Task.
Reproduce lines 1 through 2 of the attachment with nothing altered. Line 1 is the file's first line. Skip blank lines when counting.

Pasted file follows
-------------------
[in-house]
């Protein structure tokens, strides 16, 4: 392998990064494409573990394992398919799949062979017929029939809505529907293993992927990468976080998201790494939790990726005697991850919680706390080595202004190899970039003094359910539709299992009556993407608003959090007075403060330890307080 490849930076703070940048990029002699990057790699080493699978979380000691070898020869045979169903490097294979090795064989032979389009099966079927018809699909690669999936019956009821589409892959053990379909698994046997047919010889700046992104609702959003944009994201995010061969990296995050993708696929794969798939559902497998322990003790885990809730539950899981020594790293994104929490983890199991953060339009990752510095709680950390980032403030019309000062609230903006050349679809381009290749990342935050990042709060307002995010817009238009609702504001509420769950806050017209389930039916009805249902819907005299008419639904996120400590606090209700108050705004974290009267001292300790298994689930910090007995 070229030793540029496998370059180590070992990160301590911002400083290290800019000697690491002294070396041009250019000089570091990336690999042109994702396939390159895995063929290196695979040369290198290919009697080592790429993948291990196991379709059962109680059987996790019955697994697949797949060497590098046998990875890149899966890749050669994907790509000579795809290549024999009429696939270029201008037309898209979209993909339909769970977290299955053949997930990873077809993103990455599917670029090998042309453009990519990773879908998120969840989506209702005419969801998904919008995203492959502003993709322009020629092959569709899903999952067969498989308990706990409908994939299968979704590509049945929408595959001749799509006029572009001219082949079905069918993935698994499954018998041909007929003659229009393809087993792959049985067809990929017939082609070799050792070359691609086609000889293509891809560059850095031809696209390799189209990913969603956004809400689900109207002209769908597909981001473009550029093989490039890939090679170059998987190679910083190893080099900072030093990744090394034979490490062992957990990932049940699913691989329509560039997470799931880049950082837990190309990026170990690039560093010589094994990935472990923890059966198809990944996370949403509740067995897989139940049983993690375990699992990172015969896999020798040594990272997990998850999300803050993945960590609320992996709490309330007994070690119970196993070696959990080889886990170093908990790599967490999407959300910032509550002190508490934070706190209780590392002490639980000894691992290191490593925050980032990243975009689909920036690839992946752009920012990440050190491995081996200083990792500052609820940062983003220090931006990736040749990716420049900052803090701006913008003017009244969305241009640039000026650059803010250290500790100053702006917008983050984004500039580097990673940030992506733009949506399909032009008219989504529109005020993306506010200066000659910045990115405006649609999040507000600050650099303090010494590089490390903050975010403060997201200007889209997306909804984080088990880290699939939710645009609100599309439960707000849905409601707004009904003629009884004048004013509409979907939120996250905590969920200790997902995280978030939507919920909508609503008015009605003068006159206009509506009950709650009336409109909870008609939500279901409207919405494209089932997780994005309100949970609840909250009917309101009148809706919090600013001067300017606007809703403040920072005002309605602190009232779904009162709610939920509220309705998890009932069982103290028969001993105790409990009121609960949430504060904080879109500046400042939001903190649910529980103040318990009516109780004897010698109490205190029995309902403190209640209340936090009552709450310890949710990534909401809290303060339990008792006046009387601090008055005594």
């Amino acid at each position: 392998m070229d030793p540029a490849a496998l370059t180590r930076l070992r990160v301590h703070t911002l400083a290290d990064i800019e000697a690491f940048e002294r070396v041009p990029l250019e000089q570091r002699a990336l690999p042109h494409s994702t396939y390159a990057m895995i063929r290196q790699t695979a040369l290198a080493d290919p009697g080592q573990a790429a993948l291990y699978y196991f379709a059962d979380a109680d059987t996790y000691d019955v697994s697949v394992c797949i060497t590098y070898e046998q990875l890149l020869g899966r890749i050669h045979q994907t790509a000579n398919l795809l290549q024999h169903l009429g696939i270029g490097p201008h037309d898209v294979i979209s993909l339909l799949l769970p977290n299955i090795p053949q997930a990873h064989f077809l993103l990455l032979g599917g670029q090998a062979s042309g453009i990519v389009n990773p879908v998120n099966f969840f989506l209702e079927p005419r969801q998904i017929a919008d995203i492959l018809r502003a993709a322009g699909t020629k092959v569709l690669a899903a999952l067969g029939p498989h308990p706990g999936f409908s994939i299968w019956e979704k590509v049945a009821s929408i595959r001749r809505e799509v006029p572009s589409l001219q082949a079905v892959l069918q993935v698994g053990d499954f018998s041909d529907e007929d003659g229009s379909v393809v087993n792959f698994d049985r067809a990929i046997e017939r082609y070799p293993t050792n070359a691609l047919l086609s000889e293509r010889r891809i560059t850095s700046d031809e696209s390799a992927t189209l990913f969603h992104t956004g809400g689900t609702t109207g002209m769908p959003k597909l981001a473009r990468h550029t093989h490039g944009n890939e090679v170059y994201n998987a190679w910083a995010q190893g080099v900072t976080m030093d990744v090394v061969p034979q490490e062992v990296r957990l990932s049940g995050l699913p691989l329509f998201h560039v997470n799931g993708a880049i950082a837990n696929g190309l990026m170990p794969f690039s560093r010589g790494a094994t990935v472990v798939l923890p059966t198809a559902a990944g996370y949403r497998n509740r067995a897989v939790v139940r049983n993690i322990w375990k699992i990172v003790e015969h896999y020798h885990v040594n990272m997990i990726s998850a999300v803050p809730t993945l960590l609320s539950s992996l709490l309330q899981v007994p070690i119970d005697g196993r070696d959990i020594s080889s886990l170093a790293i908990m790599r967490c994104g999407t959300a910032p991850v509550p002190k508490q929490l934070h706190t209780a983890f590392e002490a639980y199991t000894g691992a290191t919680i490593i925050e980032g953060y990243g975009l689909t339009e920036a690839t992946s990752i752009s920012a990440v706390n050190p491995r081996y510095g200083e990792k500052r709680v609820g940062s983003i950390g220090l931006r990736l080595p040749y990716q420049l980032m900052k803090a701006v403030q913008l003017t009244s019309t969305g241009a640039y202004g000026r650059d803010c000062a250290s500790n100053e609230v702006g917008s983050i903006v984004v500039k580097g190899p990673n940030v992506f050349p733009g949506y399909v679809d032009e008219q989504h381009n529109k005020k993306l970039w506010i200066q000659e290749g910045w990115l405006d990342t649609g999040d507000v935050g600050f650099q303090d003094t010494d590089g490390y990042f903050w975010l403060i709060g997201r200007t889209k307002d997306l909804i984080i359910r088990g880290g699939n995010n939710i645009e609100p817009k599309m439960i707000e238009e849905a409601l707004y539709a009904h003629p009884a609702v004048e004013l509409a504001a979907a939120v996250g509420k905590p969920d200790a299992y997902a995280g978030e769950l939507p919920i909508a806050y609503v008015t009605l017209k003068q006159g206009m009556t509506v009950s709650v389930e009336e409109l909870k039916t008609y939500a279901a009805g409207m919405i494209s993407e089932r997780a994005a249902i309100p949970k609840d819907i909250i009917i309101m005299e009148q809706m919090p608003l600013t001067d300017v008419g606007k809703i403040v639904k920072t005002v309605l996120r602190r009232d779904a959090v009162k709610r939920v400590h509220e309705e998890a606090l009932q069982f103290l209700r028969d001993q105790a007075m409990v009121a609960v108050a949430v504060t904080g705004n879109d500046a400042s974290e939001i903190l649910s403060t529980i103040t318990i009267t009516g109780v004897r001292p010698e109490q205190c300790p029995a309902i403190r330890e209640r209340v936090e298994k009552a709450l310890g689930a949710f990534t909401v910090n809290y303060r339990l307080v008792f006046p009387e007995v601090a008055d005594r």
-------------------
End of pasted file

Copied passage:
[in-house]
């Protein structure tokens, strides 16, 4: 392998990064494409573990394992398919799949062979017929029939809505529907293993992927990468976080998201790494939790990726005697991850919680706390080595202004190899970039003094359910539709299992009556993407608003959090007075403060330890307080 490849930076703070940048990029002699990057790699080493699978979380000691070898020869045979169903490097294979090795064989032979389009099966079927018809699909690669999936019956009821589409892959053990379909698994046997047919010889700046992104609702959003944009994201995010061969990296995050993708696929794969798939559902497998322990003790885990809730539950899981020594790293994104929490983890199991953060339009990752510095709680950390980032403030019309000062609230903006050349679809381009290749990342935050990042709060307002995010817009238009609702504001509420769950806050017209389930039916009805249902819907005299008419639904996120400590606090209700108050705004974290009267001292300790298994689930910090007995 070229030793540029496998370059180590070992990160301590911002400083290290800019000697690491002294070396041009250019000089570091990336690999042109994702396939390159895995063929290196695979040369290198290919009697080592790429993948291990196991379709059962109680059987996790019955697994697949797949060497590098046998990875890149899966890749050669994907790509000579795809290549024999009429696939270029201008037309898209979209993909339909769970977290299955053949997930990873077809993103990455599917670029090998042309453009990519990773879908998120969840989506209702005419969801998904919008995203492959502003993709322009020629092959569709899903999952067969498989308990706990409908994939299968979704590509049945929408595959001749799509006029572009001219082949079905069918993935698994499954018998041909007929003659229009393809087993792959049985067809990929017939082609070799050792070359691609086609000889293509891809560059850095031809696209390799189209990913969603956004809400689900109207002209769908597909981001473009550029093989490039890939090679170059998987190679910083190893080099900072030093990744090394034979490490062992957990990932049940699913691989329509560039997470799931880049950082837990190309990026170990690039560093010589094994990935472990923890059966198809990944996370949403509740067995897989139940049983993690375990699992990172015969896999020798040594990272997990998850999300803050993945960590609320992996709490309330007994070690119970196993070696959990080889886990170093908990790599967490999407959300910032509550002190508490934070706190209780590392002490639980000894691992290191490593925050980032990243975009689909920036690839992946752009920012990440050190491995081996200083990792500052609820940062983003220090931006990736040749990716420049900052803090701006913008003017009244969305241009640039000026650059803010250290500790100053702006917008983050984004500039580097990673940030992506733009949506399909032009008219989504529109005020993306506010200066000659910045990115405006649609999040507000600050650099303090010494590089490390903050975010403060997201200007889209997306909804984080088990880290699939939710645009609100599309439960707000849905409601707004009904003629009884004048004013509409979907939120996250905590969920200790997902995280978030939507919920909508609503008015009605003068006159206009509506009950709650009336409109909870008609939500279901409207919405494209089932997780994005309100949970609840909250009917309101009148809706919090600013001067300017606007809703403040920072005002309605602190009232779904009162709610939920509220309705998890009932069982103290028969001993105790409990009121609960949430504060904080879109500046400042939001903190649910529980103040318990009516109780004897010698109490205190029995309902403190209640209340936090009552709450310890949710990534909401809290303060339990008792006046009387601090008055005594």